You can add errors in a validate method if the default validations are insufficient. Errors added by validate will prevent the execute method from running.

def validate
  if password != password_confirmation
    add_error(:password_confirmation, :doesnt_match, "Your passwords don't match")
# ...

# That error would show up in the errors hash:
outcome.errors.symbolic # => {password_confirmation: :doesnt_match}
outcome.errors.message # => {password_confirmation: "Your passwords don't match"}

Alternatively you can also add these validations in the execute method:

def execute
  if password != password_confirmation
    add_error(:password_confirmation, :doesnt_match, "Your passwords don't match")
# ...

# That error would show up in the errors hash:
outcome.errors.symbolic # => {password_confirmation: :doesnt_match}
outcome.errors.message # => {password_confirmation: "Your passwords don't match"}

If you want to tie the validation messages into your I18n system, you'll need to write a custom error message generator.


Is this better than the 'Rails Way'?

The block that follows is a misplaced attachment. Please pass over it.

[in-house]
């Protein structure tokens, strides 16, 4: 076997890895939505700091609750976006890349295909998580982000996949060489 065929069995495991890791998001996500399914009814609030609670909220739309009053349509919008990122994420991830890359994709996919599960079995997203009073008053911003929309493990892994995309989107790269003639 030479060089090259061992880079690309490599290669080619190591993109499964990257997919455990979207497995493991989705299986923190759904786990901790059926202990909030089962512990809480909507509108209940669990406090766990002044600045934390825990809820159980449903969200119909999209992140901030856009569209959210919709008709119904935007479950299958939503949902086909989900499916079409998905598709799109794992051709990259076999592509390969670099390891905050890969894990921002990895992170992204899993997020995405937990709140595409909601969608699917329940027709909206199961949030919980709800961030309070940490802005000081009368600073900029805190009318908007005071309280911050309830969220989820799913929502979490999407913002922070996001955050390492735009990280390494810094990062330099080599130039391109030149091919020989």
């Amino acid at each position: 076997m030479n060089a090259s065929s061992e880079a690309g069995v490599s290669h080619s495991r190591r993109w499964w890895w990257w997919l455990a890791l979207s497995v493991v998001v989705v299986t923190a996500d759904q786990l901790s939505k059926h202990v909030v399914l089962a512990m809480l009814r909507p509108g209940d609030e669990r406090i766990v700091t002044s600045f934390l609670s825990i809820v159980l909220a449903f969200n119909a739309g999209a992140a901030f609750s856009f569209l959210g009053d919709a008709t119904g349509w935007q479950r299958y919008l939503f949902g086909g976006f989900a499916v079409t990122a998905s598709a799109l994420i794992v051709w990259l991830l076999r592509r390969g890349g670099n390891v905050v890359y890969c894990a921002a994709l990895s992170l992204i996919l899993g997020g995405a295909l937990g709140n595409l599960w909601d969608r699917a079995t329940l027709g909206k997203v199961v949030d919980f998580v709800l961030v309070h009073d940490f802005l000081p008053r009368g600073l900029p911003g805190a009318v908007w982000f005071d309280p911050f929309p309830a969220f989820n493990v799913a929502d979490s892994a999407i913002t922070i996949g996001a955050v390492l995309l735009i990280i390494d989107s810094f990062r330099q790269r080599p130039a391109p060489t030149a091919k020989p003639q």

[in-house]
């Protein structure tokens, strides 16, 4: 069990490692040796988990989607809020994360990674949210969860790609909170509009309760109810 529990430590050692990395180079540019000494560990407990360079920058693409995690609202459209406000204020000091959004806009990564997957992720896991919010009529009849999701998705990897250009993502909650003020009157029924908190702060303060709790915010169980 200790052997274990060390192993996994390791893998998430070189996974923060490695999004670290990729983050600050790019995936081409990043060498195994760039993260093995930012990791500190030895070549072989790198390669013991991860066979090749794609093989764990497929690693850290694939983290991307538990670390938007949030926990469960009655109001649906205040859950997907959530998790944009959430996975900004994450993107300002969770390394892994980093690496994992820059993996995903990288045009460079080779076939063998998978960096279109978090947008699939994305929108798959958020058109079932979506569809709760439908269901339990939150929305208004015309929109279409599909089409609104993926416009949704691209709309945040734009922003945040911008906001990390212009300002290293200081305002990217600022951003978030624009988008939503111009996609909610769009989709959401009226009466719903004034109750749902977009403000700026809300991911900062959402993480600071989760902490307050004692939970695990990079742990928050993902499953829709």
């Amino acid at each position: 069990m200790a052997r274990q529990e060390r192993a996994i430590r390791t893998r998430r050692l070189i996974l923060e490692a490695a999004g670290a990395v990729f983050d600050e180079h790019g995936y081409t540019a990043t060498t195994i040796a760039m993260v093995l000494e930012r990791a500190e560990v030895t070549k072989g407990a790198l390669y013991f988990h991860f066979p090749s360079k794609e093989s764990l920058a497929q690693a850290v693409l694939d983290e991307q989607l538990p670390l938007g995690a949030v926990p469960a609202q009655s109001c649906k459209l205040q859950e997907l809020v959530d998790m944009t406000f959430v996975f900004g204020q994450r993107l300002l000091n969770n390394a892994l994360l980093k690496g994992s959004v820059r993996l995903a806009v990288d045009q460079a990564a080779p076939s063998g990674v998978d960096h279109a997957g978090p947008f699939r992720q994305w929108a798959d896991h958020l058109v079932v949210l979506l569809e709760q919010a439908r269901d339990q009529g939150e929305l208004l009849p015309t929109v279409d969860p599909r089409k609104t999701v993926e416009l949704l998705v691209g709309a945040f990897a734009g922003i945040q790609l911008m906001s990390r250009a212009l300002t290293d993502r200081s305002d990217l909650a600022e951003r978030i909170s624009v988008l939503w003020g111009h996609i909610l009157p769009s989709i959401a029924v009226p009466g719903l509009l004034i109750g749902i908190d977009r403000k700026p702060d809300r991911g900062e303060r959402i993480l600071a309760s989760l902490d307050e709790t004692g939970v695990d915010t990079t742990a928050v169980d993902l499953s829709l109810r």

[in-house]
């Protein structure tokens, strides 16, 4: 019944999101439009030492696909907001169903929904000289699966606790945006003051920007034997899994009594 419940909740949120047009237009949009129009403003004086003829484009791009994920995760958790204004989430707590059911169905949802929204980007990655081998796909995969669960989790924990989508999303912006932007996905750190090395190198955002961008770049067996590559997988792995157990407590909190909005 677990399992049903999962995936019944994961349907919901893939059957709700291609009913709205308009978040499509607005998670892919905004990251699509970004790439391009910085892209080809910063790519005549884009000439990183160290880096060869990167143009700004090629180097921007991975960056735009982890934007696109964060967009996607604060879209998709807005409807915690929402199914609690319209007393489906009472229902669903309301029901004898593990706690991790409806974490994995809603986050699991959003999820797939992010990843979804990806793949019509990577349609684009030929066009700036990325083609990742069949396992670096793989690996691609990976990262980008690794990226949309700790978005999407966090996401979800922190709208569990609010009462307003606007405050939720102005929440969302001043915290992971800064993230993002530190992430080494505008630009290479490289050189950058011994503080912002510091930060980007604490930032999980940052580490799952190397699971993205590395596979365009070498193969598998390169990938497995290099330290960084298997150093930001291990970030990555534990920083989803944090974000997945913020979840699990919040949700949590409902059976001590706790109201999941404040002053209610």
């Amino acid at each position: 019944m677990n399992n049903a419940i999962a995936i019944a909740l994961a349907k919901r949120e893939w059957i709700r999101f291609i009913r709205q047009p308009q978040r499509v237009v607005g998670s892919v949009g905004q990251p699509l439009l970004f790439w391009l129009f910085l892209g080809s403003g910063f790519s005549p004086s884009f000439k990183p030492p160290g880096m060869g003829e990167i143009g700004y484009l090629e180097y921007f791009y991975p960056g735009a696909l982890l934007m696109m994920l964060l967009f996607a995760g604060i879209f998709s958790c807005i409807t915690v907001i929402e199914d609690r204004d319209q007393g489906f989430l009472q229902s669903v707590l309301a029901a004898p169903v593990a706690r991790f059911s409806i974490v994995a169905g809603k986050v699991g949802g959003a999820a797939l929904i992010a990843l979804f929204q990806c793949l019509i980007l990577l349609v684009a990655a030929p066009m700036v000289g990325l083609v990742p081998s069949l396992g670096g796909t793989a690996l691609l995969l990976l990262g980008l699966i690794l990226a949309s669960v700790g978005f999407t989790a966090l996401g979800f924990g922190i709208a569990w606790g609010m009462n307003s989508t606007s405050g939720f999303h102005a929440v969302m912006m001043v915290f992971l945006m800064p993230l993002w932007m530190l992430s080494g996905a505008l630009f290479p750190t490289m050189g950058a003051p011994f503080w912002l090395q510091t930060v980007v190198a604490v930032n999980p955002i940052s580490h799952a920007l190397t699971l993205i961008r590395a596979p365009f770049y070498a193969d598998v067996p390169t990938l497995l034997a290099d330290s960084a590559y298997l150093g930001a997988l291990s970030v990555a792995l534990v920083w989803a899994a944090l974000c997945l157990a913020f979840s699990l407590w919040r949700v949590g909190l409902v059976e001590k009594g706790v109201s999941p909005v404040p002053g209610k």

Rails comes with an awesome default stack, and a lot of standard practices that folks use are very reasonable (eg, thin controllers, fat models).

That being said, there's a whole slew of patterns that are available to experienced developers. As your Rails app grows in size and complexity, my experience has been that some of these patterns can help your app immensely.

How do I share code between mutations?

Write some modules that you include into multiple mutations.

Can I subclass my mutations?

Yes, but I don't think it's a very good idea. Better to compose.

Can I use this with Rails forms helpers?

Somewhat. Any form can submit to your server, and mutations will happily accept that input. However, if there are errors, there's no built-in way to bake the errors into the HTML with Rails form tag helpers. Right now this is really designed to support a JSON API. You'd probably have to write an adapter of some kind.